Once smartphones become truly common, so will the viruses that attack them
Barabasi

Professor Albert-Laszlo Barabasi, left, and Ph.D. student Pu Wang studied the spread of mobile viruses.

April 14, 2009

Northeastern researchers say that it’s only a matter of time before computer viruses attack smartphones, like the Blackberry and iPhone, on a massive scale. But their study may also hold the key to blunting the effects of these attacks.

Northeastern University physicist and network scientist Albert-László Barabási and his coauthors tracked the spreading potential of Bluetooth and multimedia messaging service (MMS) viruses. Writing in the latest issue of Science, they predict that these viruses will become a real threat to those smartphones that gain at least a 10 percent market share.

Currently, the user base for these handheld devices is small and fragmented, making a major virus outbreak impossible, said Barabási, Distinguished Professor of Physics and director of the Center for Complex Network Research (CCNR) at Northeastern University.

“Once smartphones become more widely used and one of the operating systems increases its market share to a certain percentage,” said Barabási, “the users of that system will become susceptible to mobile viruses within a matter of minutes”—an outbreak that could be worse than anything caused by traditional computer viruses.

However, understanding the basic spreading patterns of these viruses may enable researchers to devise ways to minimize their impact, said Pu Wang, PhD candidate at CCNR and lead author of the study.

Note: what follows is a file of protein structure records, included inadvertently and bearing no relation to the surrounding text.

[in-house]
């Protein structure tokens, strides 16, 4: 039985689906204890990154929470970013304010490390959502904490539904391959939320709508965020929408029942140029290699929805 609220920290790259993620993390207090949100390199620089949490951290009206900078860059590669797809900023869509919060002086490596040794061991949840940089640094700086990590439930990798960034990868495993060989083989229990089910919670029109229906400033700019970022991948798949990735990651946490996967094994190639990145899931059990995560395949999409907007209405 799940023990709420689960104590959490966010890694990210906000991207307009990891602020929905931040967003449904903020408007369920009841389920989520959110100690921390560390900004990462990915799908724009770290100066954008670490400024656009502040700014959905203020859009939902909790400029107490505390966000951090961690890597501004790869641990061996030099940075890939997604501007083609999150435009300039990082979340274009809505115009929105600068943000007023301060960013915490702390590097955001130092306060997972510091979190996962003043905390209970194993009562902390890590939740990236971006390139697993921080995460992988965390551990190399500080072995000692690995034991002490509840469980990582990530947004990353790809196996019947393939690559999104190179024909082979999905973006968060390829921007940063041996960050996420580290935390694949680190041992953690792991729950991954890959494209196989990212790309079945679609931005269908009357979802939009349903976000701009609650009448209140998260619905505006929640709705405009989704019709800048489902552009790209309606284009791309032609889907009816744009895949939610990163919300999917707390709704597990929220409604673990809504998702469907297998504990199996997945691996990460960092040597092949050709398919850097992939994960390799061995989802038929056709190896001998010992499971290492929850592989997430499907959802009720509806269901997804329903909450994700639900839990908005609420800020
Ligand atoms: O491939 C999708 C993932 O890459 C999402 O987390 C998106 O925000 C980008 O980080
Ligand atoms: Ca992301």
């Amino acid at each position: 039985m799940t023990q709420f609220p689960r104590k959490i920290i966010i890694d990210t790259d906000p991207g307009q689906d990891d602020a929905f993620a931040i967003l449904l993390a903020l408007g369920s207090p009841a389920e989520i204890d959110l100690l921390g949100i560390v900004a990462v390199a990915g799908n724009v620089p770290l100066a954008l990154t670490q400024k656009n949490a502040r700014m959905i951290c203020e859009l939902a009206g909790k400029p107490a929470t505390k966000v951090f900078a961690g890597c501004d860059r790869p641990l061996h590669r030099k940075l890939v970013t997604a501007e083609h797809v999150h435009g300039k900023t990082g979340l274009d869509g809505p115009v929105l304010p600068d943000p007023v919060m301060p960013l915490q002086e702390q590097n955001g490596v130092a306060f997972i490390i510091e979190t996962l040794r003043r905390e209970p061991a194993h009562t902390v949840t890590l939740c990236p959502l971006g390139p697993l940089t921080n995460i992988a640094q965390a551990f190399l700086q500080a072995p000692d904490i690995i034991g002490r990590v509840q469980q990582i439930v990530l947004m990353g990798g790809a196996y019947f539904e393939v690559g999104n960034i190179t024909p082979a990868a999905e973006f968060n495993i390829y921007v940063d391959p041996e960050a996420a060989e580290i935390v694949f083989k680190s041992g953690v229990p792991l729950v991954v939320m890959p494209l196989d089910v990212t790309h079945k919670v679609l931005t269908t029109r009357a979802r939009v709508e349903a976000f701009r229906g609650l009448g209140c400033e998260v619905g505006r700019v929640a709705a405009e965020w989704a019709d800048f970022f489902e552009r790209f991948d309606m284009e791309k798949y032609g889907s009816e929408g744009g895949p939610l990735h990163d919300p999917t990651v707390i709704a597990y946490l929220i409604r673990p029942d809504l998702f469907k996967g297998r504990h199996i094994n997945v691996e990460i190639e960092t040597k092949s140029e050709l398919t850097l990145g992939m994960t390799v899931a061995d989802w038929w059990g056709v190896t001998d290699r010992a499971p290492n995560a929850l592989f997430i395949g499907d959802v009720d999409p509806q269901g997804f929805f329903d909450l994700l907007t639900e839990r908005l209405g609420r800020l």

The study’s findings “could help estimate the realistic risk carried by mobile viruses and aid the development of proper measures to avoid the costly impact of major outbreaks,” said Wang.

The authors assessed the spreading dynamics of mobile viruses by modeling the location, the mobility and the communication patterns of mobile phone users. In a simulated study, the team used anonymous billing records from a mobile phone provider and tracked the calling patterns and coordinates of the mobile phone tower closest to the user at the time of the call.

Bluetooth and MMS viruses differ in their spatial spreading patterns: The former infects predominantly users in the geographical vicinity of the virus’ originating point, making its spread relatively slow, while the latter is capable of spreading to everyone in the address book of the originating user within minutes.

Hybrid viruses—capable of simultaneously using both Bluetooth and MMS connections to spread—are also easy to contain at the moment because the operating system’s small market share forces them into the slow Bluetooth spreading mode.

In addition to Wang and Barabási, the study was coauthored by Marta C. González of Northeastern University and César A. Hidalgo of the Center for International Development at Harvard University’s Kennedy School of Government.

For more information, please contact Renata Nyul at 617-373-7424 or at r.nyul@neu.edu.

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